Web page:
In adults with major depressive disorder, adding aripiprazole to antidepressant therapy (ADT) resulted in significant improvement in the primary endpoint, the Montgomery-Asberg Depression Rating Scale (MADRS) Total Score. In this six-week, randomized, placebo-controlled study presented here at the 160th Annual Meeting of the American Psychiatric Association, the Bristol-Myers Squibb Company (NYSE: BMY) and Otsuka Pharmaceutical Co., Ltd. atypical antipsychotic aripiprazole was added to antidepressants in patients who did not have an adequate response to ADT alone. (1)(Berman, 2007, APA Poster) These findings are from one of two completed studies evaluating adjunctive aripiprazole with ADT.
Investigational studies are important because many patients with major depressive disorder do not achieve adequate symptom response, said study investigator Arif Khan, M.D., Medical Director, Northwest Clinical Research Center, Bellevue, Wash., and Adjunct Professor, Psychiatry, Duke University, Durham, N.C. The findings from this study contribute more information about the potential use of add-on medications to antidepressant therapy in patients who inadequately respond to antidepressants alone.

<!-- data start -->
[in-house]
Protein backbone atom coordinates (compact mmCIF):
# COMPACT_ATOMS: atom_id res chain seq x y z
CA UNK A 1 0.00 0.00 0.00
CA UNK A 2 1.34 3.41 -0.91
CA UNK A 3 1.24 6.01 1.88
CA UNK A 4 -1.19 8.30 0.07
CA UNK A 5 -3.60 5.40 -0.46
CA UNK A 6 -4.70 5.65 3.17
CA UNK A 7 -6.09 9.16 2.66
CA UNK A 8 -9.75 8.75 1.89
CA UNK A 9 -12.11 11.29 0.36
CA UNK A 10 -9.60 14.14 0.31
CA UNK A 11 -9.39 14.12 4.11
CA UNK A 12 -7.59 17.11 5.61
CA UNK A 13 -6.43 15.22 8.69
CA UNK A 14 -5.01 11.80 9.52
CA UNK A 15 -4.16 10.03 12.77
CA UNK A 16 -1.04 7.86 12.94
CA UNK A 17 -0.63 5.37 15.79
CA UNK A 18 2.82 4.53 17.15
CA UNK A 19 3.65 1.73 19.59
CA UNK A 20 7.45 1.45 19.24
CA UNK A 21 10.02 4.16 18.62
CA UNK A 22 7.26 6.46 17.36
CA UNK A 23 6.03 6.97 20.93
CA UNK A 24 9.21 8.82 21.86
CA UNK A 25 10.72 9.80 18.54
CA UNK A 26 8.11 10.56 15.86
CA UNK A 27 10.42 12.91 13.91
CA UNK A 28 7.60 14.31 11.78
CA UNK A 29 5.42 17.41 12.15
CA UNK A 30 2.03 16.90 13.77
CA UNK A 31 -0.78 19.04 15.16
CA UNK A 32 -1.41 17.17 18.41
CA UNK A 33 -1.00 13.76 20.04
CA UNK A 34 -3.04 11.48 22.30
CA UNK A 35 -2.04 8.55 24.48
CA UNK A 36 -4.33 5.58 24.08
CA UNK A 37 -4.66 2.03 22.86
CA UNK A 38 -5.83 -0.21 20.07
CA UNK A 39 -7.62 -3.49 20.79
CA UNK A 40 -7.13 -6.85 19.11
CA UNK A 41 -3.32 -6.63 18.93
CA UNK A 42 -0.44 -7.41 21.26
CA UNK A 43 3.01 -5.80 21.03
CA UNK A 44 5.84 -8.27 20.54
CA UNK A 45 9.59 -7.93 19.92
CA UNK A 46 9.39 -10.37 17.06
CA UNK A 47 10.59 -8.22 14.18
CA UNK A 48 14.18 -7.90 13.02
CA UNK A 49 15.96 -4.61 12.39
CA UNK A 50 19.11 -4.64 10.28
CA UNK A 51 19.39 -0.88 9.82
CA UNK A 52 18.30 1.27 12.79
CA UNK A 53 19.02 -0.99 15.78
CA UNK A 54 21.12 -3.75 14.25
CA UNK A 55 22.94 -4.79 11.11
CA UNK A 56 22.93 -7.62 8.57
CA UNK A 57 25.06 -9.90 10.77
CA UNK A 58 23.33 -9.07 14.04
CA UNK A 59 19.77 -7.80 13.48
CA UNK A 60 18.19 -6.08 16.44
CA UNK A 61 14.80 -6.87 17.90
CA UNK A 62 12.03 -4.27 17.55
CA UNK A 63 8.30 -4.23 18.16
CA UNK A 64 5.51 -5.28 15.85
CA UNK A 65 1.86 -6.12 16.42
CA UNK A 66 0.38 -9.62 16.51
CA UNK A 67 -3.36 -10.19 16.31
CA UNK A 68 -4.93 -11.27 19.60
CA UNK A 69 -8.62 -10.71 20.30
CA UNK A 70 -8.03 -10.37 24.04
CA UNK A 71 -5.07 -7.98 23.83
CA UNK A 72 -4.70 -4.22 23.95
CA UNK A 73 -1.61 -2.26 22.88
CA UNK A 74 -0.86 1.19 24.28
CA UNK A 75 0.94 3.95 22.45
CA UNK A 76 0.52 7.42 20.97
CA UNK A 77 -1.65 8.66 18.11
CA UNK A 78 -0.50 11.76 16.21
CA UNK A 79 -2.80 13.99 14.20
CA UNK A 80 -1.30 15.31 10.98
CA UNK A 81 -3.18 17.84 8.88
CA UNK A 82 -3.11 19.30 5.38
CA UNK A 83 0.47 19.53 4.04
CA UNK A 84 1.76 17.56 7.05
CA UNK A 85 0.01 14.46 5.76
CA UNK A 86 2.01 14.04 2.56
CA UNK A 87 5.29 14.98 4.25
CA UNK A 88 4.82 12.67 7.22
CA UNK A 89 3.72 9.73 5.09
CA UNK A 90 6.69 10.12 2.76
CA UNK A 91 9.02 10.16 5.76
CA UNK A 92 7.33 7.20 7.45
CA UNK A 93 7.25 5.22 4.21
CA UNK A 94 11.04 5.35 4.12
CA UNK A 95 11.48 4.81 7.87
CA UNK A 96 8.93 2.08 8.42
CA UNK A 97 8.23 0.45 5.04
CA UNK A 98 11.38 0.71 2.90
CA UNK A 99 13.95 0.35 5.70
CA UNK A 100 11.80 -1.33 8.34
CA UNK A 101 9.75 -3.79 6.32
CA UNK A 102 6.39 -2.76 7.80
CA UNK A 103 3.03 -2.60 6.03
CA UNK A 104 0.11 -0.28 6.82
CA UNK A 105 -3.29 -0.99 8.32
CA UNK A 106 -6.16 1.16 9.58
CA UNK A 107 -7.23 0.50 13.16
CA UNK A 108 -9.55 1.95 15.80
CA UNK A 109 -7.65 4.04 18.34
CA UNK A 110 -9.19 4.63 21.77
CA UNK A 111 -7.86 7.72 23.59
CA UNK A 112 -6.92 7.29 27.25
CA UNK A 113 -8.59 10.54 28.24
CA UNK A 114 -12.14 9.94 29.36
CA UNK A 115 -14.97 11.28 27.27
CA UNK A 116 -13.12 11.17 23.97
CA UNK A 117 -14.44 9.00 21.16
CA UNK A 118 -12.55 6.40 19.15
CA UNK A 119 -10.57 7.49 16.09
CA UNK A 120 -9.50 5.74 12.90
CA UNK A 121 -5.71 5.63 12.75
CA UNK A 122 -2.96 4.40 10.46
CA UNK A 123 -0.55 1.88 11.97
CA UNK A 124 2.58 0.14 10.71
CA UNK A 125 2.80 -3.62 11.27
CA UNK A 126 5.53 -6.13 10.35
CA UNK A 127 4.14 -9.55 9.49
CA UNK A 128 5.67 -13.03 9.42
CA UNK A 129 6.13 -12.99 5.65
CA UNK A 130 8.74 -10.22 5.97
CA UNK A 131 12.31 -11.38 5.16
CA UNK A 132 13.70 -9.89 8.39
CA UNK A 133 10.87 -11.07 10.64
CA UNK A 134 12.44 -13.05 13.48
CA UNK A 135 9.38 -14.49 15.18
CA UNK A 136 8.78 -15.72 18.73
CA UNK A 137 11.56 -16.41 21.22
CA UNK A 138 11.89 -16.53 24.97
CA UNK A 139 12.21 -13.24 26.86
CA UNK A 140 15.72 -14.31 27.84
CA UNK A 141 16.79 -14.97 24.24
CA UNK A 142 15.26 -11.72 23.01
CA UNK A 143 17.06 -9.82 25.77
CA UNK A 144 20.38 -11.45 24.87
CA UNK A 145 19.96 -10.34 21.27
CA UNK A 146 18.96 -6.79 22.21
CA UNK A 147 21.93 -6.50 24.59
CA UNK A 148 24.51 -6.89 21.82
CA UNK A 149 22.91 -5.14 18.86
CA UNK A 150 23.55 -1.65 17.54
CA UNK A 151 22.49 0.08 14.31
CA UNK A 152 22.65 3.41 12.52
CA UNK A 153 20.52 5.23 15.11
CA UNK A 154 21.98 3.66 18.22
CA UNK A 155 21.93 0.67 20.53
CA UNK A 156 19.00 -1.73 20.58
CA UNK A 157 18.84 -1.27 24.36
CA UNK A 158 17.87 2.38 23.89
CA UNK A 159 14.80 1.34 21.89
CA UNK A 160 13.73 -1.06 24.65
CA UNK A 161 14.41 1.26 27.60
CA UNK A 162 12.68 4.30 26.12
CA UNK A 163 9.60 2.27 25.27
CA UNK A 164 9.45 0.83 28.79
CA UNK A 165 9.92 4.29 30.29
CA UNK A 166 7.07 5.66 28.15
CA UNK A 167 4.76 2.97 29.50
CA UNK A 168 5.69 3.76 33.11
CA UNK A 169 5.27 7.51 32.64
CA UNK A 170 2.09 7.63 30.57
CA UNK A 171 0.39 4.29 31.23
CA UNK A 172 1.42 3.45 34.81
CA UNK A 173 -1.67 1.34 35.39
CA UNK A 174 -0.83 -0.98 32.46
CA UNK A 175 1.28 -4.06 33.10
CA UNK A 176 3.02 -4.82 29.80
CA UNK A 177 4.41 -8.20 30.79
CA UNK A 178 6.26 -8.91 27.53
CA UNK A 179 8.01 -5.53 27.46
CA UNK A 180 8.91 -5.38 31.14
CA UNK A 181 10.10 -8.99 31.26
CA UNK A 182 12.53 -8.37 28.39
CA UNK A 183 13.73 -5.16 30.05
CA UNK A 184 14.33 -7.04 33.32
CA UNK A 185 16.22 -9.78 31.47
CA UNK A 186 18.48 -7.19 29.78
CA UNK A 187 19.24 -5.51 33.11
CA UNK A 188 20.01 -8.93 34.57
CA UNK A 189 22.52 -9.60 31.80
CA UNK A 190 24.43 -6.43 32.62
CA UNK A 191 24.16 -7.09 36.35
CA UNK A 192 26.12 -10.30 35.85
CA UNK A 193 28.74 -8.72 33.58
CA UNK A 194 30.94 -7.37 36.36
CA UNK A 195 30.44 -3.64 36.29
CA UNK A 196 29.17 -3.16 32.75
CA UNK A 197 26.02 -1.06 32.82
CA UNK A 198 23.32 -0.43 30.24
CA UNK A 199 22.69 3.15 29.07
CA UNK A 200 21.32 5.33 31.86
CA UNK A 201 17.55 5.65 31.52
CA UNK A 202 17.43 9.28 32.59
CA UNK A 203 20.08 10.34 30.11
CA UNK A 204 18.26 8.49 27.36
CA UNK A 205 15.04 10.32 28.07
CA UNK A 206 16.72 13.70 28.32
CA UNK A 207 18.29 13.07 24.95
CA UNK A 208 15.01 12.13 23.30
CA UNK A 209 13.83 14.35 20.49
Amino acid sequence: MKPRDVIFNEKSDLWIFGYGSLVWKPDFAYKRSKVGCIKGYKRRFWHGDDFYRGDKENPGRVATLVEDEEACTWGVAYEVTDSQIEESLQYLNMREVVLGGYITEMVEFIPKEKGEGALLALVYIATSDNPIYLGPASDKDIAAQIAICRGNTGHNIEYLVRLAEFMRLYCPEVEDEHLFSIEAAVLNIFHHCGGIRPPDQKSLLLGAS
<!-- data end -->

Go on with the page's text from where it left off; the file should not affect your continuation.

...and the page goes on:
Study Design and Findings
This double-blind, randomized, placebo-controlled, multi-center, six-week study enrolled adults diagnosed with major depressive disorder who had an inadequate response to one or more ADTs. After a seven to 28-day screening phase, adults in this study underwent an eight-week prospective treatment phase with one ADT plus single-blind placebo to confirm their inadequate response to ADT. The ADTs included escitalopram, fluoxetine, paroxetine controlled release, sertraline or venlafaxine extended release, dosed per label guidelines. A total of 362 adults with inadequate response then entered the six-week randomized treatment phase during which they continued their ADT plus double-blind adjunctive placebo or adjunctive aripiprazoPage: 1 2 Related medicine news :1
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